Why a concussion may raise Alzheimer’s risk for some people

Researchers have known for more than a decade that people who experience a severe or moderate traumatic brain injury are at greater risk of getting Alzheimer’s later on, but far less is known about how “mild” traumatic brain injuries, or concussions, affect brain health over time, even though they make up more than 70 percent of all head injuries.

“People tend to ignore concussion and just shake it off, and don’t follow up with care,” which makes it difficult to study the lifelong impact of such injuries, says Jasmeet Hayes, assistant professor of psychiatry at Boston University School of Medicine.

Hayes is lead author of a study in the journal Brain that suggests a link between concussion and Alzheimer’s-like brain changes in veterans who also had genetic risk factors for Alzheimer’s.

As a psychologist and faculty member at the National Center for PTSD and the Neuroimaging Research for Veterans Center, Hayes works with veterans of conflict in Iraq and Afghanistan, many of whom have suffered head injuries from improvised explosive device (IED) blasts.

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But it was one patient, J.G., a retired marine who had been near more than 50 significant explosions in his 14 years with the US Marine Corps Explosive Ordnance Disposal Service, who inspired her to look more closely at the lifelong impact of concussions.

Despite his work with powerful explosives, J.G. had never lost consciousness on the job, so his head injuries were all classified as mild. But when he came to see Hayes at the age of 55, he was struggling. He couldn’t figure out how to use his computer, though he had previously done so without any trouble; he was stuttering and having trouble articulating his words; he had been picking up the same book for two and a half years but could never seem to remember what he’d read at the last sitting. She coauthored a case study on J.G., which was published in Neurocase in 2012.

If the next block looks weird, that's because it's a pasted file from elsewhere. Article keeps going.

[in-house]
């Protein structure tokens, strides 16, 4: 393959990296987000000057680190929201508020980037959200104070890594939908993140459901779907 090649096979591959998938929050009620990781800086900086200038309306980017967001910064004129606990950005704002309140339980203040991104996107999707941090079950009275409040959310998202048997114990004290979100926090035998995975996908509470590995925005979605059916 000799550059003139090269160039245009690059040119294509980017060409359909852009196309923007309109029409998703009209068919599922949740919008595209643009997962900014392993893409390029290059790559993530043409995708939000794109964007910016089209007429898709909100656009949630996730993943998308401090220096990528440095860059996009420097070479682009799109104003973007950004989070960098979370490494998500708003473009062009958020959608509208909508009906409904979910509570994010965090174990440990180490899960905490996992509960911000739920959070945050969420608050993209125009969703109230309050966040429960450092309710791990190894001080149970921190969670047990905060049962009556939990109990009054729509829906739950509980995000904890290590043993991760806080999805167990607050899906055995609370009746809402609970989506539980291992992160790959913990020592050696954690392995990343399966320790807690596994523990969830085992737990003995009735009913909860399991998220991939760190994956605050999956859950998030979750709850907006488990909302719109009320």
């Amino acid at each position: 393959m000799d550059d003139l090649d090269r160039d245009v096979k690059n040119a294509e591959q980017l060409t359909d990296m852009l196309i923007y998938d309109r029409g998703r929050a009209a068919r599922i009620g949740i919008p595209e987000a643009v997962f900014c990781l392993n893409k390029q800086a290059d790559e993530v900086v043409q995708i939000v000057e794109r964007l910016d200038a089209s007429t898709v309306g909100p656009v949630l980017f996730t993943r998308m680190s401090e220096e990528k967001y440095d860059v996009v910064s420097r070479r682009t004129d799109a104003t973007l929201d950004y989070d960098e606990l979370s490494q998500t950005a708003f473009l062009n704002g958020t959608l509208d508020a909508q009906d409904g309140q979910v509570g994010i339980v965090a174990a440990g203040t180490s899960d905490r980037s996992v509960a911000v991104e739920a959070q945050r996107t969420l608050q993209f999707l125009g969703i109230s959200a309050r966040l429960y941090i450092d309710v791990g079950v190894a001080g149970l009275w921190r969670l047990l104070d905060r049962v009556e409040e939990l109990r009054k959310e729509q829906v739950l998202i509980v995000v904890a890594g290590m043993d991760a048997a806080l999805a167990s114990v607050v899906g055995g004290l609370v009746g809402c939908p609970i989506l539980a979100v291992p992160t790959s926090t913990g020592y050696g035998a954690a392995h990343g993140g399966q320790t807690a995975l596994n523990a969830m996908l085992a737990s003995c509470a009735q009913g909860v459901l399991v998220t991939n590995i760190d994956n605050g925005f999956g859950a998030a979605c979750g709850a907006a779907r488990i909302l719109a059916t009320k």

“My personal opinion was that he was headed for neurodegenerative disease at an early age,” says Hayes. “He was one of the driving factors for me to continue this line of research.”

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Drawing on data from the Translational Research Center for TBI and Stress Disorders (TRACTS) study, which is led by coauthors Regina McGlinchey and William Milberg, both of the VA and Harvard Medical School, Hayes identified 160 Iraq and Afghanistan conflict veterans who had experienced either no brain injury or a mild brain injury during or before their deployment.

Then she and her colleagues looked for brain changes, using MRI scans to measure the thickness of the grey matter folds at seven key brain areas that typically thin out in Alzheimer’s. For comparison, they also looked at the thickness of seven other parts of the cerebral cortex that aren’t linked with Alzheimer’s.

Averaged across the full sample, veterans who had experienced concussions were not significantly more likely to have thinning in the seven brain areas tied to Alzheimer’s. But when the researchers added genetic risk to the mix, they got a key insight: veterans with both a genetic predisposition to Alzheimer’s and a previous concussion did have marked thinning in the important memory-related areas.